The government has extremely erudite and articulate representatives on its drafting panel and they make extremely strong arguments for their case. They argue why they feel the Lokpal could end up becoming another “parallel” government, why it would be a “leviathan”, why it is not practical or feasible to cover so many government employees (central and state) within the ambit of the Lokpal, why it is na├»ve to assume that the same, supposedly corrupt, government employees today would suddenly become clean if under the Lokpal.

I do not agree with any of this. First of all, accountability does strange things to people. A lot of today’s corruption comes because of lack of accountability. Lack of a redressal mechanism for the aggrieved is a huge reason for corruption too. Introduce a “dial-a-complaint-number” and see what happens. Add to that the fact that punishments are not just a gentle tap on the wrists anymore. I believe that if the citizen chooses to use his powers under the new legislation, a large number of petty corruption cases will just disappear because the system would have been strengthened. So we do not need an “army”, as the government representatives would like to have us believe.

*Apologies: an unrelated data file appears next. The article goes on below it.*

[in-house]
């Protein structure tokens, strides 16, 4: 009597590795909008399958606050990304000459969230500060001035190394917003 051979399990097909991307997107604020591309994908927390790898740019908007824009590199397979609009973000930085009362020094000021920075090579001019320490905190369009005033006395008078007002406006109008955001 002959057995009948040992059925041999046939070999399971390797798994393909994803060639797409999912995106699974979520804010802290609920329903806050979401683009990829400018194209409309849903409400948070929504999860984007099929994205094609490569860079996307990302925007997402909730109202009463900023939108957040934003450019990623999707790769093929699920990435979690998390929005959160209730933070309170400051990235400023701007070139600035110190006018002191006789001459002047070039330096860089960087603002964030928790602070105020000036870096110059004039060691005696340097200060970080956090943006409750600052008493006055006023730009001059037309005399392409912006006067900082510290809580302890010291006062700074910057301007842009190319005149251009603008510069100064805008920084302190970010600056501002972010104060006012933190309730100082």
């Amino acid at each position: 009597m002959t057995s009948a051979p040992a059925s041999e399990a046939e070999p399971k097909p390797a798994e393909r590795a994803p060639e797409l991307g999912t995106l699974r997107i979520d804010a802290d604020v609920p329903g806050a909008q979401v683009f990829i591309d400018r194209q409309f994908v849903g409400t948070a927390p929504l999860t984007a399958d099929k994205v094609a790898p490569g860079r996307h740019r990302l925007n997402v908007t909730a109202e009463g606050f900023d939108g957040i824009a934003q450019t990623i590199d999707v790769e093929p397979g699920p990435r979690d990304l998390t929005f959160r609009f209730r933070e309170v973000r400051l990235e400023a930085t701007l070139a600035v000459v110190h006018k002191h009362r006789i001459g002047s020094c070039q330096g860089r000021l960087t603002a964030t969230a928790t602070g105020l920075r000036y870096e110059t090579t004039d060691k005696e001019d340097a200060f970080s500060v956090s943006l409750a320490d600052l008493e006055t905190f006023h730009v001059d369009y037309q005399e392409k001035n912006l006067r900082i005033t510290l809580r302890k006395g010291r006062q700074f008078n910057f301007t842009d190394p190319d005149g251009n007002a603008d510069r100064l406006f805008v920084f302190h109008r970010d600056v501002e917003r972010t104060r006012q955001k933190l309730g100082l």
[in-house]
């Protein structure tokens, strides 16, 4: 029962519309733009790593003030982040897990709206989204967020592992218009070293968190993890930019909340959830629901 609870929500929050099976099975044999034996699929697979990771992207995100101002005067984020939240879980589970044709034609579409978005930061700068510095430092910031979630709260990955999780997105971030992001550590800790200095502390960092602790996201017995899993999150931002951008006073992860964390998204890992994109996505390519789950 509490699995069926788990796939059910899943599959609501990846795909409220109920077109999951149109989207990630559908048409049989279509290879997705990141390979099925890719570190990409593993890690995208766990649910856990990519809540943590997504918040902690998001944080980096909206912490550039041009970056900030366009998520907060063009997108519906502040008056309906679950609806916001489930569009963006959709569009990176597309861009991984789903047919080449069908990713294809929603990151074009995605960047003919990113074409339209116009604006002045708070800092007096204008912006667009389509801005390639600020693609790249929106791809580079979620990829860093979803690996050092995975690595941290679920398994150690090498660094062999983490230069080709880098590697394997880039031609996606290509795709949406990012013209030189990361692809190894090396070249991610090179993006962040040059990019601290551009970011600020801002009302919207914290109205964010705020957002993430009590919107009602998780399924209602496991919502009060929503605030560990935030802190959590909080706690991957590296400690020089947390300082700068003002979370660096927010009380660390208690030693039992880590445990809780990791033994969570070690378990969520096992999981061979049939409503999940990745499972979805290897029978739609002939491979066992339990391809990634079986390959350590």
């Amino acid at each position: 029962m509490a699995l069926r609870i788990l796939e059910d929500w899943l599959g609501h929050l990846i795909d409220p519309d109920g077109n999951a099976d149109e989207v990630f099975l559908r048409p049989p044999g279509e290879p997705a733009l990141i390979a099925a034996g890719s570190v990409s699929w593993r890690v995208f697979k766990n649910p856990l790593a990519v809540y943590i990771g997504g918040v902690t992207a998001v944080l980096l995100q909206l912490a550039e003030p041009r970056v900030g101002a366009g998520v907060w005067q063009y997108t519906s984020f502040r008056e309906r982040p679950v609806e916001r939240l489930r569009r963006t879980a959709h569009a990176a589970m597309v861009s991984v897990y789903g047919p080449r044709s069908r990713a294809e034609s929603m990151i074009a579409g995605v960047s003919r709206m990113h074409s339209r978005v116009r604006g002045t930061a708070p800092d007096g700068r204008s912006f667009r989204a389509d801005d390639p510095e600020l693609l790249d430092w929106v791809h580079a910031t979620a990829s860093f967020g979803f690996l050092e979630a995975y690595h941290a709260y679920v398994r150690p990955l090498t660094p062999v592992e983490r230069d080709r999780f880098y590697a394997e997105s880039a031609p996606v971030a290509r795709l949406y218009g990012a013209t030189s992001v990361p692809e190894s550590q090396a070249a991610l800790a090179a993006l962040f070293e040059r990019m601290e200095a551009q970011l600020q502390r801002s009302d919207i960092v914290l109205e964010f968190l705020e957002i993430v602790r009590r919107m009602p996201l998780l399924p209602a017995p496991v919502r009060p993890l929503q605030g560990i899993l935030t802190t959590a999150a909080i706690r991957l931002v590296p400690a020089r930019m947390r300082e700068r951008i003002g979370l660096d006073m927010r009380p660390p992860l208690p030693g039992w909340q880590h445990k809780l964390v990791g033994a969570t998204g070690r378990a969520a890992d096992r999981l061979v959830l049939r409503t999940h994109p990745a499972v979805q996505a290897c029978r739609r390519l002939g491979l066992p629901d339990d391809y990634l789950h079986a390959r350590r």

These representatives have also been at pains to explain why they feel the Prime Minister’s office and senior members of the judiciary should be excluded from the ambit of the Lokpal. And why ministers should continue to get immunity (as provided for in the Constitution) for their actions inside Parliament.

I can see their point about the PMO’s office though I don’t agree with it. I may just agree with their point about senior members of the judiciary, provided the judicial reforms they talk about then are as strong as the Lokpal in dealing with corruption in the higher judiciary. If they came within the ambit of the Lokpal, that would already be within a standard framework, but if not, then similar independence, transparency, punitive measures would need to be set up. Seems unnecessary. As for immunity for ministers in Parliament, this needs to go. If this requires a constitutional amendment and could delay the process of this anti-corruption legislation (although some amendments seem to miraculously get passed very easily), I’d push for this at a later point in time.

To me, as a common man, these are not the points that dishearten me the most in the current debate. I know these have been the hottest subjects of debate but what matters most to me are a couple of other things.